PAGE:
Fuel, Vol.215, 813-824, 2018
A critical review of the CO2 huff 'n' puff process for enhanced heavy oil recovery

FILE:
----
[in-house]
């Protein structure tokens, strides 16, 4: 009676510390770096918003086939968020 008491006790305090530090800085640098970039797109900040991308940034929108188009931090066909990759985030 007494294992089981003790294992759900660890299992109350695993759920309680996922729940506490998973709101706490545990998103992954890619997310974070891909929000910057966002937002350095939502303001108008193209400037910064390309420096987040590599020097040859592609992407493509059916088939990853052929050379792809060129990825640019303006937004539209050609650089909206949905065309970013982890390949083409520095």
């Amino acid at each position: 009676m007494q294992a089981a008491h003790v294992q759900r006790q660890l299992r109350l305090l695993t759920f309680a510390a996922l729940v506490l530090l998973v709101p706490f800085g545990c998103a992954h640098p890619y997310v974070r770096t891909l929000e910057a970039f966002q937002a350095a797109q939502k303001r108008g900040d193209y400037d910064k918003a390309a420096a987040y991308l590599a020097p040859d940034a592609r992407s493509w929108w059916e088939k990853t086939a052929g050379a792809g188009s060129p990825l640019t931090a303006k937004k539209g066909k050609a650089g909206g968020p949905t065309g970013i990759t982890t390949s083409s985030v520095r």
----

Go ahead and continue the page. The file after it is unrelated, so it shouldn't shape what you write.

Heavy oil resources have become increasingly important in recent years due to a reduction in light oil production and an increase in energy consumption. A large number of heavy oil reserves are found all over the world, and traditional production methods, such as solution gas drive, water flooding, etc., cannot gain a high heavy oil recovery factor, because of the high viscosity of the heavy oil. Although the thermal method has proven efficient and economical to produce heavy oil, it cannot be applied in deep reservoirs or reservoirs with thin pay zones due to the huge heat loss in these reservoirs. Thus, in order to enhance heavy oil production, several CO2 injection processes are applied in heavy oil reservoirs. Among them, the CO2 huff 'n' puff method has proven the most applicable. In this research, the CO2 huff 'n' puff process is reviewed in detail. Among the mechanisms of the CO2 huff 'n' puff process in enhancing heavy oil production, the formation of foamy oil, viscosity reduction, and oil swelling are the most important ones, so that effect of foamy oil in the production stage is studied, and the viscosity reduction ratio with CO2 injection and oil swelling factors at different temperatures and pressures are summarized. In addition, the diffusion coefficient, which indicates the mass transfer rate and amount of CO2 dissolved into heavy oil through the two-phase interface of CO2 and heavy oil, is analyzed in various heavy oil reservoirs at different temperatures and pressures. Experimental studies on the CO2 huff 'n' puff process indicate that the process applied in the heavy oil reservoir is successful and can be carried out with an oil viscosity up to 28,646 mPa center dot s and a reservoir permeability up to 24,200 mD. In pilot tests in the field, economical CO2 huff 'n' puff processes have been applied in the heavy oil reservoirs with an oil gravity as low as 4 degrees API, a reservoir depth as high as 1985 m, and a pay zone as low as 12.2 m. Specifically, CO2 utilization can be as low as 4.2 Mscf/Stb. Numerical simulation studies can gain very good simulation results on both experimental and pilot tests studies. However, mathematical models have seldom been published on CO2 huff 'n' puff processes in heavy oil reservoirs.